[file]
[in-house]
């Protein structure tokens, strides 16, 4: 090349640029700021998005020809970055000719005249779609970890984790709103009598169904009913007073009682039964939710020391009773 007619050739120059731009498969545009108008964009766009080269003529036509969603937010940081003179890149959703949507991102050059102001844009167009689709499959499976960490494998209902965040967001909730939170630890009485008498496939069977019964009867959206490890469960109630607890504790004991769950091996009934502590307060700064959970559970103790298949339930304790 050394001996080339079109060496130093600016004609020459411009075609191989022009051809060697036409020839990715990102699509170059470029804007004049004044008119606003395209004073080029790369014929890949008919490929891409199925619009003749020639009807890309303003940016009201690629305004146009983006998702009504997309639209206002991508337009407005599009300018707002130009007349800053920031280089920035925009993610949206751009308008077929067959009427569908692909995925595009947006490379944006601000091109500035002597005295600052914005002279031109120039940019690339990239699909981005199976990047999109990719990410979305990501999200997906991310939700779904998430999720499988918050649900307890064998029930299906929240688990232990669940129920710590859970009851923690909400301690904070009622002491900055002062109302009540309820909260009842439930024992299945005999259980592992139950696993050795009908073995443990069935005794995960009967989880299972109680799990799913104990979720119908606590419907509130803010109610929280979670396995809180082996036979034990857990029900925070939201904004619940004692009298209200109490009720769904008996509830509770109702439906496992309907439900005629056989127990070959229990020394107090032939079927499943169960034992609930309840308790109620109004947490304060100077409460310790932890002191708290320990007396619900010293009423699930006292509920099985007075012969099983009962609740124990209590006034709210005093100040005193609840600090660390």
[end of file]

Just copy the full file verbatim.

[in-house]
């Protein structure tokens, strides 16, 4: 090349640029700021998005020809970055000719005249779609970890984790709103009598169904009913007073009682039964939710020391009773 007619050739120059731009498969545009108008964009766009080269003529036509969603937010940081003179890149959703949507991102050059102001844009167009689709499959499976960490494998209902965040967001909730939170630890009485008498496939069977019964009867959206490890469960109630607890504790004991769950091996009934502590307060700064959970559970103790298949339930304790 050394001996080339079109060496130093600016004609020459411009075609191989022009051809060697036409020839990715990102699509170059470029804007004049004044008119606003395209004073080029790369014929890949008919490929891409199925619009003749020639009807890309303003940016009201690629305004146009983006998702009504997309639209206002991508337009407005599009300018707002130009007349800053920031280089920035925009993610949206751009308008077929067959009427569908692909995925595009947006490379944006601000091109500035002597005295600052914005002279031109120039940019690339990239699909981005199976990047999109990719990410979305990501999200997906991310939700779904998430999720499988918050649900307890064998029930299906929240688990232990669940129920710590859970009851923690909400301690904070009622002491900055002062109302009540309820909260009842439930024992299945005999259980592992139950696993050795009908073995443990069935005794995960009967989880299972109680799990799913104990979720119908606590419907509130803010109610929280979670396995809180082996036979034990857990029900925070939201904004619940004692009298209200109490009720769904008996509830509770109702439906496992309907439900005629056989127990070959229990020394107090032939079927499943169960034992609930309840308790109620109004947490304060100077409460310790932890002191708290320990007396619900010293009423699930006292509920099985007075012969099983009962609740124990209590006034709210005093100040005193609840600090660390």